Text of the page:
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Help students get the most out of studying medieval history with this comprehensive and practical research guide to topics and resources. * Covers 100 significant events across four continents, between 410 C.E. and 1485 C.E. * Offers an easy-to-use chronological organization that facilitates research and saves time for students, faculty, and librarians * Includes an annotated bibliography of primary source materials for each topic
This book covers the emergence of the earliest English kingdoms to the establishment of the Anglo-Norman monarchy in 1087. Professor Stenton examines the development of English society, describes the chief phases in the history of the Anglo-Saxon Church, and studies the unification of Britain begun by the kings of Mercia, and completed by the kings of Wessex. The result is a fascinating insight into this period of English history.
Oxford Scholarly Classics is a new series that makes available again great academic works from the archives of Oxford University Press. Reissued in uniform series design, the reissues will enable libraries, scholars, and students to gain fresh access to some of the finest scholarship of the last century.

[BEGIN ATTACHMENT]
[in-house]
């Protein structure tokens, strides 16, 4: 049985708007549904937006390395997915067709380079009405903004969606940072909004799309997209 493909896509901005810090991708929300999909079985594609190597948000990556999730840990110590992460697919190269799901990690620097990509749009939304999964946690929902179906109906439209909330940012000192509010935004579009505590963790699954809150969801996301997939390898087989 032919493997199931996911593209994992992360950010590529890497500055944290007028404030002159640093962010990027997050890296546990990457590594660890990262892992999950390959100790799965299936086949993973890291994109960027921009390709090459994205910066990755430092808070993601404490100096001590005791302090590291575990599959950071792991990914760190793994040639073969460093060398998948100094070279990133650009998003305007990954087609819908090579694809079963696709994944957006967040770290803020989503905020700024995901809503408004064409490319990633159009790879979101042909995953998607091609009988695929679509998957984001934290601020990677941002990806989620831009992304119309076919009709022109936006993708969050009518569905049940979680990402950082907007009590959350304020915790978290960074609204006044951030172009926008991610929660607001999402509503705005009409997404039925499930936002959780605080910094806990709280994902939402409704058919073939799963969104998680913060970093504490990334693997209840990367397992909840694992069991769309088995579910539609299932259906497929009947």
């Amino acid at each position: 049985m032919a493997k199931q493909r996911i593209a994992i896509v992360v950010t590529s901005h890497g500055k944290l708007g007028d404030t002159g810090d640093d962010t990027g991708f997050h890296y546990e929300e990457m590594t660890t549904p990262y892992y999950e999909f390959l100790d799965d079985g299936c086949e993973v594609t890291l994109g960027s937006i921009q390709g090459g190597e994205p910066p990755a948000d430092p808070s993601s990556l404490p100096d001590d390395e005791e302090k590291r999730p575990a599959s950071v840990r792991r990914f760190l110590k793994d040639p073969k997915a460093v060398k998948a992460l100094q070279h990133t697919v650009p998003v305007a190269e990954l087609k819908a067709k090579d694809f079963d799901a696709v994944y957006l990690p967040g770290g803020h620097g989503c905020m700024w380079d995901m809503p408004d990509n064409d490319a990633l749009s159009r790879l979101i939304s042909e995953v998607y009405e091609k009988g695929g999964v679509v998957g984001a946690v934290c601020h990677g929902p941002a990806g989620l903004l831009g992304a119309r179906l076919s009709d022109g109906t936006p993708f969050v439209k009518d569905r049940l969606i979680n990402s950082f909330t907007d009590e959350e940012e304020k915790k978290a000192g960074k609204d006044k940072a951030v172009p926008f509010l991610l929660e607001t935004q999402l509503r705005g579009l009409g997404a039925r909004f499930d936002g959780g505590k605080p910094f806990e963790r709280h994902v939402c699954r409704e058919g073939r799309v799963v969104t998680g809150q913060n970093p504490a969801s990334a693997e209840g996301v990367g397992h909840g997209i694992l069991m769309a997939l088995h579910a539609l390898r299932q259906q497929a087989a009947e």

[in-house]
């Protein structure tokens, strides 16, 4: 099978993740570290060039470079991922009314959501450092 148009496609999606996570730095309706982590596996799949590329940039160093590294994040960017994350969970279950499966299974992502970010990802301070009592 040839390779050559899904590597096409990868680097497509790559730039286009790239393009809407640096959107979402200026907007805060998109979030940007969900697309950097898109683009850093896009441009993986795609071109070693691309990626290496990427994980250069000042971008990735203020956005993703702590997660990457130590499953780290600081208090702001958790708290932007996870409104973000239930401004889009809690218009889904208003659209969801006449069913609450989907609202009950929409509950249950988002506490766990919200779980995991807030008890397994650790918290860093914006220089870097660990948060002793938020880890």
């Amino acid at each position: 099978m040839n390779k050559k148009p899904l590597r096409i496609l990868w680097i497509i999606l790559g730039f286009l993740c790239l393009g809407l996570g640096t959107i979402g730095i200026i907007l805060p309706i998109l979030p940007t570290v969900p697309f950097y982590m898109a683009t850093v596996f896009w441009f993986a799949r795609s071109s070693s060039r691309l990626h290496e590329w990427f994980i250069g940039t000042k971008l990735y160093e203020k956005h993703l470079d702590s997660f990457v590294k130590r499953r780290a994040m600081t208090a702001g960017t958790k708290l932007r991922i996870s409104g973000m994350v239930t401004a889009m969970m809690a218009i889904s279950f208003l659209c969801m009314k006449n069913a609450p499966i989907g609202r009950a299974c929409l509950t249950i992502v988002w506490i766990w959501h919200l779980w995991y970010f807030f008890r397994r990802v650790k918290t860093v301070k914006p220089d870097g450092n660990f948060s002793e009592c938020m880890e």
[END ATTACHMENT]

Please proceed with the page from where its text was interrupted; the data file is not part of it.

Anglo-Saxon England is the only publication which consistently embraces all the main aspects of study of Anglo-Saxon history and culture - linguistic, literary, textual, palaeographic, religious, intellectual, historical, archaeological and artistic - and which promotes the more unusual interests - in music or medicine or education, for example. Articles in volume 37 include: Record of the thirteenth conference of the International Society of Anglo-Saxonists at the Institute of English Studies, University of London, 30 July to 4 August 2007; The virtues of rhetoric: Alcuin's Disputatio de rhetorica et de uirtutibus; King Edgar's charter for Pershore (972); Lost voices from Anglo-Saxon Lichfield; The Old English Promissio Regis; 'lfric, the Vikings, and an anonymous preacher in Cambridge, Corpus Christi College (162); Re-evaluating base-metal artifacts: an inscribed lead strap-end from Crewkerne, Somerset; Anglo-Saxon and related entries in the Oxford Dictionary of National Biography (2004); Bibliography for 2007.